Why is the GBID installing meters?
a.) The current model used to determine water tolls does not accurately account for realistic use. Fair billing based on consumption will eliminate inequality in the current billing structure. The concern is that small families, seniors and those on fixed income are subsidizing larger families and others whose usage is substantially more.
b.) Water Conservation for: reducing wear and tear on existing infrastructure which is costly to replace; reducing the costs of chlorination; preserving the source (Cranby Lake).
c.) Increasing water quality during the months of elevated turbidity (summer).
d.) To establish realistic water demand as we go forward in planning capital projects, renewals and replacements, in the hopes of saving money and passing potential savings along to the rate-payer.
Where will the meters be installed?
The meters will be installed in the same location as the current curb stop (shutoff valve). This will be a concrete pit with a cast iron lid. A sensor will be fitted to the lid for reading with an electronic wand.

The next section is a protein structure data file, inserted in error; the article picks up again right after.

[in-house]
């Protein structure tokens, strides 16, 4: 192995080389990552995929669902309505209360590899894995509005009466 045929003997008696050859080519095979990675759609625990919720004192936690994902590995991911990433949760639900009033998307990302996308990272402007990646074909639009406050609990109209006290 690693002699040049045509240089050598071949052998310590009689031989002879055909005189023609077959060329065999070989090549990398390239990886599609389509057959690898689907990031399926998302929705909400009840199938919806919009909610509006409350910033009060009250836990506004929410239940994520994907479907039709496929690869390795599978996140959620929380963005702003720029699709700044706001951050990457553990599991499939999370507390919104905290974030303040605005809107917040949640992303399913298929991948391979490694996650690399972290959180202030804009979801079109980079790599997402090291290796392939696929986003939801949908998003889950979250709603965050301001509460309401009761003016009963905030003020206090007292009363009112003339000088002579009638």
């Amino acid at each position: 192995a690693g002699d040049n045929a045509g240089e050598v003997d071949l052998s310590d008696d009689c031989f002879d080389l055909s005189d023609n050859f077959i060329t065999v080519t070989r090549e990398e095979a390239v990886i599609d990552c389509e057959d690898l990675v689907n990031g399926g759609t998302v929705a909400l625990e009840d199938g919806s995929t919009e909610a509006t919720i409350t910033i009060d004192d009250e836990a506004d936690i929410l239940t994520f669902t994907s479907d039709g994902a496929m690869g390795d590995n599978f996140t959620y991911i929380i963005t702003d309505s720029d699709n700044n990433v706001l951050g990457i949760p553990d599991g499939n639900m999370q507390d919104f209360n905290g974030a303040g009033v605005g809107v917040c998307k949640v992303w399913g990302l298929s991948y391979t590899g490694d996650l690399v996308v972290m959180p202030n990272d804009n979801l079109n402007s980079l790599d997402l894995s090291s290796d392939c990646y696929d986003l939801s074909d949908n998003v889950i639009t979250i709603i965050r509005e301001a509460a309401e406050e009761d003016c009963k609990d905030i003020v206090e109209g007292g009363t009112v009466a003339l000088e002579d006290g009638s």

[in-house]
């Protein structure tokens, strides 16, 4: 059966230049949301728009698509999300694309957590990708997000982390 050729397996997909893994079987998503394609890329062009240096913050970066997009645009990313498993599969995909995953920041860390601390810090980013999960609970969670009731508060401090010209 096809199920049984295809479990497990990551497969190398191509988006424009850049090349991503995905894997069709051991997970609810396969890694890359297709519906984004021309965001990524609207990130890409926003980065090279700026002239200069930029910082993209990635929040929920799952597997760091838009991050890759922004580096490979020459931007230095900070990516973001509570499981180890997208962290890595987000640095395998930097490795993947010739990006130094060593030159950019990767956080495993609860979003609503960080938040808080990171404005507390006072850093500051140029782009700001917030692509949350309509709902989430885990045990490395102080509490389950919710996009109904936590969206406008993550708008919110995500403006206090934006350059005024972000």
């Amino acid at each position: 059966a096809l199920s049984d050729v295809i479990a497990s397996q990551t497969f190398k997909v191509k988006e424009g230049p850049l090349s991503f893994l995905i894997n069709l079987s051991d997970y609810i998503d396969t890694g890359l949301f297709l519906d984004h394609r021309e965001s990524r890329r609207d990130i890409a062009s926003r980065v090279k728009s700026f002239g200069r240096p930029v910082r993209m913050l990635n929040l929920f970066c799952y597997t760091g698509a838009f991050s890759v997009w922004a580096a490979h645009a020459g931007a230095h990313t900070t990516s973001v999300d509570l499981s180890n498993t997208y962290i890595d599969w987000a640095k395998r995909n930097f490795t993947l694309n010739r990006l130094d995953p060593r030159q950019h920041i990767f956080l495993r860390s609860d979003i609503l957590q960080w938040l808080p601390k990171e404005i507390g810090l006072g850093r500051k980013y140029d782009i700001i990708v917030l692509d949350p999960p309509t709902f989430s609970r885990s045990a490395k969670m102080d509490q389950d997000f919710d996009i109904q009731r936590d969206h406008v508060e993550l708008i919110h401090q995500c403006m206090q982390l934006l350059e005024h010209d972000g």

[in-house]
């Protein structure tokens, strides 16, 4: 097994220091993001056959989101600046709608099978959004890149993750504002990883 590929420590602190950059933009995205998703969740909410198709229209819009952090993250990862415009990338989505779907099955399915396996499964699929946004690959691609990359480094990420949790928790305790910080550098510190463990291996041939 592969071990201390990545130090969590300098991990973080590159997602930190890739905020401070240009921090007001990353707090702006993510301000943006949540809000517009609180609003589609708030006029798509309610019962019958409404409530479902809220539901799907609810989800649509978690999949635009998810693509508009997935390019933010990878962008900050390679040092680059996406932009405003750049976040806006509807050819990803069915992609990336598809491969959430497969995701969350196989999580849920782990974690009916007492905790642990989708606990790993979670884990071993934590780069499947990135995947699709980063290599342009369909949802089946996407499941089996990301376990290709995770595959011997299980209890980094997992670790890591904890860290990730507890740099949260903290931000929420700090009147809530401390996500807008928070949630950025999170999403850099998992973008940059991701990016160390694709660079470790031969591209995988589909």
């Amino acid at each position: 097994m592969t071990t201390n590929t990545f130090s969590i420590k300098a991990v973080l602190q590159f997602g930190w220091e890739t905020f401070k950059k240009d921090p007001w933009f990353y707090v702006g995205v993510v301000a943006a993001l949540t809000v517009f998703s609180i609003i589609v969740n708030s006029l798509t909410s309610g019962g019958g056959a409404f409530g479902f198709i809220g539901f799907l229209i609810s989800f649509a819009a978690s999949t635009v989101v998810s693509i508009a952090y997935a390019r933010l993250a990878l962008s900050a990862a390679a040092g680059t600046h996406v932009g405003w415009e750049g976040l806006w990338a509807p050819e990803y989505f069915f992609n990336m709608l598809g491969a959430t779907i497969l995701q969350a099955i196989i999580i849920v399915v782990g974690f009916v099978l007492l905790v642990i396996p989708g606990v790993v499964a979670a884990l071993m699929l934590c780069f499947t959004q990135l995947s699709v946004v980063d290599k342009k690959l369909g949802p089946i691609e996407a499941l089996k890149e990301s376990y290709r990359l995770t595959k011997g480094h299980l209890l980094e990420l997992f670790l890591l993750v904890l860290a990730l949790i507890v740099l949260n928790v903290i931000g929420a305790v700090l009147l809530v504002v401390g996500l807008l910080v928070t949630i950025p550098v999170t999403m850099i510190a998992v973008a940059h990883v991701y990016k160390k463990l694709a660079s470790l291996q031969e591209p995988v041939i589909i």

Will back flow preventers be installed?
Back flow preventers will be installed at the same time as the meter. They indicate a reverse flow. Which could create cross contamination in the system. Also, prevents damage to residents plumbing system when the fire trucks are hooked up to hydrants and drawing water from the system. They also indicate constant flow and will signify if there is a leak.
How often do we read the meters?
Meters will be read monthly.
What is the life expectancy of the meter?
The life expectancy for the meter is 20 years. We will be upgrading the system’s infrastructure while we do the meter installation, as per the Master Water Plan.